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Nitto ATP Finals Turin

10 nov 17 nov, 2024 | Turin, Italy

Planning Your Trip

Of all the major Italian cities, perhaps the most underrated one is Turin (or Torino in Italian). While most have probably heard of its eponymous shroud, many people may not know much else about it.

Did you know Turin was the first capital of unified Italy, the epicenter of Italian cinema, the birthplace of Nutella, home of Fiat, and the main city in the region where wines such a Barolo originate?

This city is an amazing place of history and beauty, nestled against the Po river and sitting at the foot of the Alps. read on to find out about Torino and why you should visit Turin.


Much like the other large northern Italian city, Milan, Torino is an industrial city. Home of various successful industries, including Fiat, Torino is a prosperous city with large boulevards and grand buildings. This stands in contrast to most Italian cities which are dense and sometimes chaotic, with

Torino is a city laid out with a plan. Furthermore, services in the city run well and don’t suffer the infamous inefficiencies of other Italian cities. Unlike Milan, however, it does not have obvious signs of industrial decay and is stunningly beautiful, being mostly without the impact of large factories and industrial pollution.

Don’t be fooled by Torino’s looks and the quality of its infrastructure and public services, it still has the beating heart of Italian culture. Food and wine abound, with ample nightlife and public art, music, and festivals aplenty.

In many ways, Torino is a place to get authentic Italy without many of the common nuisances that tourists experience. Yet somehow, it still does not draw the large crowds of other cities, making it a calmer experience.

If you are seeking a true Italian experience, without the chaos and crowds, in a city resplendent in the grand European boulevards and architecture you would expect of somewhere like France, Torino is one of the few places to find it.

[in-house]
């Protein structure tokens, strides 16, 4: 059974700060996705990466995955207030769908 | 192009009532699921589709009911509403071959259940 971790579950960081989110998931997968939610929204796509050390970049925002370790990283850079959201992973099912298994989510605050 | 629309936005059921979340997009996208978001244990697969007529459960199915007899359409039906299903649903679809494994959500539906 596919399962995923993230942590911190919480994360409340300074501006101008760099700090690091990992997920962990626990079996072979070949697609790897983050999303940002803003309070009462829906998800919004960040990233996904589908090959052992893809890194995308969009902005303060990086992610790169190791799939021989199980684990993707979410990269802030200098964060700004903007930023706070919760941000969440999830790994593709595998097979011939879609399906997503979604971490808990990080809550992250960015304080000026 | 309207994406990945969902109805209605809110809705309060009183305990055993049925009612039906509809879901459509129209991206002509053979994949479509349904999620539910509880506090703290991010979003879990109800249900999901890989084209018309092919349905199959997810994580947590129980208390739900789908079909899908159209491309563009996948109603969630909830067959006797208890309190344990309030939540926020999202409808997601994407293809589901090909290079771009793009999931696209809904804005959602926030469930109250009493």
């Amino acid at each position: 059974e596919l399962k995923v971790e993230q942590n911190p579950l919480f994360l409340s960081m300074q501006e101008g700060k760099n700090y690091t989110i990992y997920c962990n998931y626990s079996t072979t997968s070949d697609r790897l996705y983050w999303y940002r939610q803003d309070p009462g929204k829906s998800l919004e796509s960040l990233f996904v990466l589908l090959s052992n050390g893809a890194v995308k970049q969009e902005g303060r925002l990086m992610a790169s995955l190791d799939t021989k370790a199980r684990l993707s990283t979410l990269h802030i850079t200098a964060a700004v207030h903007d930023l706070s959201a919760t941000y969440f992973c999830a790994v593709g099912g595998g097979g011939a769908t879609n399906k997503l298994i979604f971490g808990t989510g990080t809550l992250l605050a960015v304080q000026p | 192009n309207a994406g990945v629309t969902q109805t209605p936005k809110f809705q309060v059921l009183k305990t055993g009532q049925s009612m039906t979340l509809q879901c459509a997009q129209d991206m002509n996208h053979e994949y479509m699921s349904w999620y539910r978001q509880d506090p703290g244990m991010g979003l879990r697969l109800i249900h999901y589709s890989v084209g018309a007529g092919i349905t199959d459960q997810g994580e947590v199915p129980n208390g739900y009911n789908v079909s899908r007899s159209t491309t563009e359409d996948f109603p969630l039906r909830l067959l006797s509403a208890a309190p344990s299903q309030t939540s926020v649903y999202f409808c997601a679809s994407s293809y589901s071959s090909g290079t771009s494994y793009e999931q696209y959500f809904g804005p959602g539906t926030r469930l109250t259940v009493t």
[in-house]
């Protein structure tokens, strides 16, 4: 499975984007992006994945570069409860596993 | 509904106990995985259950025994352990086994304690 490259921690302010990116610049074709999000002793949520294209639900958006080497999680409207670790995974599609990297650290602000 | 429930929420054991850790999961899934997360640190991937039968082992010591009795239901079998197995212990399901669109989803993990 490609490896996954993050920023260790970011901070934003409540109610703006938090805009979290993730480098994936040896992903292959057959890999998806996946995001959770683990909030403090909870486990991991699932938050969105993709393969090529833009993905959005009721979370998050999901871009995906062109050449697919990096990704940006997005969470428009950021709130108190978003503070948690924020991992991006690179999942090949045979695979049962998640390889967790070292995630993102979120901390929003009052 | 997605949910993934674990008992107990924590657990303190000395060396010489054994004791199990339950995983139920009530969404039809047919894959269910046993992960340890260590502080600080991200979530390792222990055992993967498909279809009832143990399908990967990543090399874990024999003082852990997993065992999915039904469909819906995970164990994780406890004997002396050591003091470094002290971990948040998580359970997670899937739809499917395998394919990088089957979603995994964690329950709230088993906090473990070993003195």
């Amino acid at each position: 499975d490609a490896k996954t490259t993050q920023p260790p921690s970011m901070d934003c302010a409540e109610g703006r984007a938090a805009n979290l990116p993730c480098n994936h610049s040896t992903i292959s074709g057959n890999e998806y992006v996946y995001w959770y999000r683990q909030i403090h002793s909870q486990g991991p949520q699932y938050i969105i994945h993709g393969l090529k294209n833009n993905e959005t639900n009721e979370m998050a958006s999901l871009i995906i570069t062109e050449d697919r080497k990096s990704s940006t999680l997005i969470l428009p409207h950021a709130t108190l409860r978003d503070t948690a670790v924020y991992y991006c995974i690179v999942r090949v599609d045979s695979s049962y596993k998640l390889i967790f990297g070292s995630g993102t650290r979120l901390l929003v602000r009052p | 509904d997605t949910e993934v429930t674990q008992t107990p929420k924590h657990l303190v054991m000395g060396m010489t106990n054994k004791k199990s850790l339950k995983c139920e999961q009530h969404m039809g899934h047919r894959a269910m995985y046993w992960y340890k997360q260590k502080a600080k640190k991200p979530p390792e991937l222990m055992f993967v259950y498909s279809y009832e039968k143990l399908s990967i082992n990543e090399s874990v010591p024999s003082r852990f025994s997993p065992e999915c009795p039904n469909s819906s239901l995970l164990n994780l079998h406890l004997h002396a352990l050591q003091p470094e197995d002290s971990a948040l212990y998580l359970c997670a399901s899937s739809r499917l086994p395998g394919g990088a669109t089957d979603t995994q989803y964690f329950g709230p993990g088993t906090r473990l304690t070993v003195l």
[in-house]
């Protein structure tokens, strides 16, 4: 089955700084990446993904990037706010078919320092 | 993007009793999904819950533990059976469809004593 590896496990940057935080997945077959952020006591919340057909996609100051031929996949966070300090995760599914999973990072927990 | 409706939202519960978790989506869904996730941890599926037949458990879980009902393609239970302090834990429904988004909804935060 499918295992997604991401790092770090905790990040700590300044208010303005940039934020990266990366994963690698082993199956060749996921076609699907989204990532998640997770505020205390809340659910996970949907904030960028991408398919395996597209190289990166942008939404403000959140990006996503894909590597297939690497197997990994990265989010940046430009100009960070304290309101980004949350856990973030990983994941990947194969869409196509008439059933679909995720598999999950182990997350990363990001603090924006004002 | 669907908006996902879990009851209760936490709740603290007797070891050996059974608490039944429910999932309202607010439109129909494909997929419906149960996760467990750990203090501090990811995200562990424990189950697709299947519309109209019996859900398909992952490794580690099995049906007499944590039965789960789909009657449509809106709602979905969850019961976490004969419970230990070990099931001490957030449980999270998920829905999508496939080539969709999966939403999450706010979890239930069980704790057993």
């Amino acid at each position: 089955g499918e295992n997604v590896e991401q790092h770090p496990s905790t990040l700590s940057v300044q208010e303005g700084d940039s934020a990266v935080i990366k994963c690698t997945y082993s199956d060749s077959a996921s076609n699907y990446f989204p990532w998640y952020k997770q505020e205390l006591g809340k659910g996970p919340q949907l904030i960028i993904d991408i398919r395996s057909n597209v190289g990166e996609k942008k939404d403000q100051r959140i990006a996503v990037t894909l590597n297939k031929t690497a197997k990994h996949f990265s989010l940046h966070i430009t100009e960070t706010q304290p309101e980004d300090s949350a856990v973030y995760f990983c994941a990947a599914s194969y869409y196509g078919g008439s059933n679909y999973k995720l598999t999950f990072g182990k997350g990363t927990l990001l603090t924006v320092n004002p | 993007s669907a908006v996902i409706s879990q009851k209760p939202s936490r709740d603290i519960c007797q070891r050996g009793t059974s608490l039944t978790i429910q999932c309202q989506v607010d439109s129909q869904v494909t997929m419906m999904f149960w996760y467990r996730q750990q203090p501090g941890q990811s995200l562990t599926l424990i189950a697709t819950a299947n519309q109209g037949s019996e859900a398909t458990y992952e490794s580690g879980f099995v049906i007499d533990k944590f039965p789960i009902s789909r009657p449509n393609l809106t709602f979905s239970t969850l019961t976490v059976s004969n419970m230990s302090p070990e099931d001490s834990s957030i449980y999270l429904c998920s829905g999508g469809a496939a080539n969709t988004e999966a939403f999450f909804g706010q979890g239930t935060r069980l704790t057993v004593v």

1. History/Architecture
  2. Chocolate
  3. Wine
  4. Food / Aperitivo
  5. NITTO ATP Finals


If you are interested in European history, Torino has plenty.  It was originally in an area controlled by Celtic peoples known as the Taurini, from which the name Torino is derived.   It represented the border between the Gaulish and Roman empires and still has the Roman fortifications to prove it. Hannibal passed through with his army of elephants. It was among Napoleon’s first conquests in Italy, but now the city owns the all of the artifacts Napoleon plundered from Egypt, on display in their Egyptian Museum.

Torino was also the first capital of reunified Italy under the rule of the House of Savoy. The city is full of palaces and opulent structures to visit from this time period. It is also home to one of the most precious artifacts in Christianity: The famous Shroud of Turin. It is purportedly a burial shroud of Jesus, with an imprint of his image left permanently in the cloth.

The shroud has proven frustrating to scientists, although it is still widely believed to be a forgery.  It is unclear when it first appeared, but it certainly existed by the end of the 14th century. It is now kept in the Duomo in Turin.

However, it is typically kept in a box which may not be seen into. It is unveiled every few years and is sometimes removed to travel to other places in the world.